According to The Hill, U.S. defense secretary Ash Carter said in his daily briefing Thursday that the DoD is investigating the leak of at least 15,000 military and government email IDs as part of the hack.

Last month, it was revealed that hackers had breached AshleyMadison.com, a site catering to people in relationships looking for something on the side. The incident highlighted how difficult it is to scrub personal information from the Internet.

"I'm aware of it, of course it's an issue, because conduct is very important," Carter said in his briefing today, according to The Hill. "We expect good conduct on the part of our people."
 
Army kicking out Green Beret Who Reported Rape
The U.S. Army is kicking out a decorated Green Beret after an 11-year Special Forces career, after he got in trouble for shoving an Afghan police commander accused of raping a boy and beating up his mother when she reported the incident. 

The case of Sgt. 1st Class Charles Martland now has the attention of Congress, with Rep. Duncan Hunter writing to Defense Secretary Ash Carter challenging the decision. 

"I am once again dismayed by the Army's actions in this case," Hunter, R-Calif., wrote in a letter to Carter. 

Martland is described by many of his teammates as the finest soldier they have ever served alongside.
 
2 Graduating Rangers, Aware of Their Burden
First Lt. Shaye Haver, an Apache attack helicopter pilot who on Friday will be one of the first women to graduate from the Army’s elite Ranger School, wants to remain an aviator. But she takes away weighty lessons from her grueling Ranger training: “Your mind can take a whole lot more than your body,” she said.

“I think I would be crazy to say” that the thought of quitting never occurred, she said on Thursday in her first public appearance since completing the exhausting nine-week course of little sleep and constant hiking with backpacks, water, weapons and other gear that weighed more than 100 pounds. But, Lieutenant Haver said, “the ability to look around to my peers and see that they were sucking just as bad as I was kept me going.”
 
In mountains, women take step closer to earning Ranger tab
CLEVELAND, Ga. -- The woman stood at the front of the formation Tuesday morning, toting a 50-pound rucksack and holding an M4 rifle.

In front of her was Mount Yonah. Behind her were about 50 soldiers of Charlie Company. The mission was to march up a trail 1.8 miles long and more than 1,000 feet in elevation.

About 45 minutes later, the soldiers, breathing heavily and sweating under their loads, emerged from the woods, found a road and finished the march.

Still near the front of that line was the same female soldier.

She is one of three women -- all West Point graduates -- trying to become the first females to earn the U.S. Army Ranger tab. They have moved to the Ranger School mountain phase, arguably the most difficult piece of the most difficult training the Army offers.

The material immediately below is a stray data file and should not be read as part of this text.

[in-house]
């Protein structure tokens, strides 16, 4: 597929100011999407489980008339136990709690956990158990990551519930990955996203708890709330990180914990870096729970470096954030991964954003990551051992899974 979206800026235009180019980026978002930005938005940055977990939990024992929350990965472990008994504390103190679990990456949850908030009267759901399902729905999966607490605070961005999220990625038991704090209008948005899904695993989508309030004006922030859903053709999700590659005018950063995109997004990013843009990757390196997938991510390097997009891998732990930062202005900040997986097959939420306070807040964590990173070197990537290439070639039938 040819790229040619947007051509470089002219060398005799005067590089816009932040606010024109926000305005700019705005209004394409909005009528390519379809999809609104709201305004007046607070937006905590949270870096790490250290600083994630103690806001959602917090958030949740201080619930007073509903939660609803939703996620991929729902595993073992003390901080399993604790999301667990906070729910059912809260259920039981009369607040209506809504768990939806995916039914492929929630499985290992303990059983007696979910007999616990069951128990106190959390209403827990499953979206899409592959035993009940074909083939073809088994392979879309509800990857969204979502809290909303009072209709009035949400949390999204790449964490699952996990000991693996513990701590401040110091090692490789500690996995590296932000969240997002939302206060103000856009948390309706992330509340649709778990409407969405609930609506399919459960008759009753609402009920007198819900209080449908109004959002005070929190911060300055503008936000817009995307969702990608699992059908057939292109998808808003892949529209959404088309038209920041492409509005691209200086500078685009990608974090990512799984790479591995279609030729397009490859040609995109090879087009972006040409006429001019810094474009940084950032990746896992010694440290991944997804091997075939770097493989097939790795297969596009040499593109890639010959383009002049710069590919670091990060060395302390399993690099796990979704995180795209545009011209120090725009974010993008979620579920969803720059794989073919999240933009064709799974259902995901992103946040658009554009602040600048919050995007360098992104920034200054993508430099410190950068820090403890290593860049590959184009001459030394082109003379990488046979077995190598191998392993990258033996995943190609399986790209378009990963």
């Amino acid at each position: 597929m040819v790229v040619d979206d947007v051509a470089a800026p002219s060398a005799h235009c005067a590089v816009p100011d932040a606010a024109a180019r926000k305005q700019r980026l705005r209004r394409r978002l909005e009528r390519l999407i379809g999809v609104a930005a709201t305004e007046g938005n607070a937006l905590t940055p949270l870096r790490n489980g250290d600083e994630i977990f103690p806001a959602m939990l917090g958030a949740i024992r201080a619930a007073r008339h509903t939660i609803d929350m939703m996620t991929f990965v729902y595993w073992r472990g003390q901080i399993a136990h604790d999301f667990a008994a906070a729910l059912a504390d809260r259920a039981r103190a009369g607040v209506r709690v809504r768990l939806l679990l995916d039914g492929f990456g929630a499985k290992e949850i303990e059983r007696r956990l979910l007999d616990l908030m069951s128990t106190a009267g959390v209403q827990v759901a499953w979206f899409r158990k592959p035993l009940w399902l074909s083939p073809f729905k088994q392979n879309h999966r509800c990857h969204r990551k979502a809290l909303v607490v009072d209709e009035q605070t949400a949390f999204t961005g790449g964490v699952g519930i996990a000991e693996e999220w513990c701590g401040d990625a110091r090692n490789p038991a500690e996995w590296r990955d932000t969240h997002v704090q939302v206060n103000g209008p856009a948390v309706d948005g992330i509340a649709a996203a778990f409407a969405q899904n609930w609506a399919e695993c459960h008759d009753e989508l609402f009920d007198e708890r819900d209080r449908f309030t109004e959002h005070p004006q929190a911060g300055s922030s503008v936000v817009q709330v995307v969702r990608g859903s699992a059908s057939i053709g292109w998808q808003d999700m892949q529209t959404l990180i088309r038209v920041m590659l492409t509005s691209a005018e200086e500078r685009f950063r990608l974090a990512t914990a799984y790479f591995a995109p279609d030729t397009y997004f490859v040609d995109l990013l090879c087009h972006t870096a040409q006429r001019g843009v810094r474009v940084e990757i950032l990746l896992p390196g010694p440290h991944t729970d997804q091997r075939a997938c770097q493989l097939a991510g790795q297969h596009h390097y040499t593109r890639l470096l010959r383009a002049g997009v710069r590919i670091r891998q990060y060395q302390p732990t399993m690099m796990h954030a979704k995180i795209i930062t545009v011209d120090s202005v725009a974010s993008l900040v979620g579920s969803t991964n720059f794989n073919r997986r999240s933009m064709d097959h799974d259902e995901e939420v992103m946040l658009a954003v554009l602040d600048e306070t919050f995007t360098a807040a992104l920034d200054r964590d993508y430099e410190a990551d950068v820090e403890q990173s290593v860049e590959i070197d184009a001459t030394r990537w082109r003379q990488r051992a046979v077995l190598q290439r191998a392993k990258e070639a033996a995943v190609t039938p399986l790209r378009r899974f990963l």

Defense Department authorizes arms for military recruiters
A new report says the U.S. military is authorizing service members who are at remote locations – such as a recruitment center – to be armed, even if they’re not in law enforcement.

In fact, a military spokesman said commanders already had the authority to “arm qualified troops at recruiting and other off-base sites.”

Whether that’s a clarification of existing authority or an expansion, the protocol certainly now is being emphasized that the U.S. military needs to be aware of “the continuing threat to DoD personnel in the U.S. homeland posed by Homegrown Violent Extremists.”

According to a report at The Hill, Defense Secretary Ash Carter has signed a new memo specifying that qualified troops can be armed, on orders from their commanders, at locations such as the off-base reserve center in Chattanooga, Tennessee, that was attacked by a lone gunman.

 
Iran nuclear deal makes US-Israeli defense cooperation more vital
Despite the deep and genuine divisions over the Vienna agreement on Iran's nuclear program, a paradox continues to define relations between the US and Israel. While diplomatic relations between the allies are at an all-time low, bilateral defense cooperation has reached an all-time high.

This means that there is no reason to let the perpetual crisis that defines relations between US President Barack Obama's administration and Prime Minister Benjamin Netanyahu's government get in the way of tightening defense cooperation even further, which would only benefit both countries, and curb the destructive Iranian weapons trafficking to the Islamic Republic's clients and partners.

The US-led agreement with Iran over its nuclear program is, in the long-run, deeply harmful to Israeli strategic standing and national security.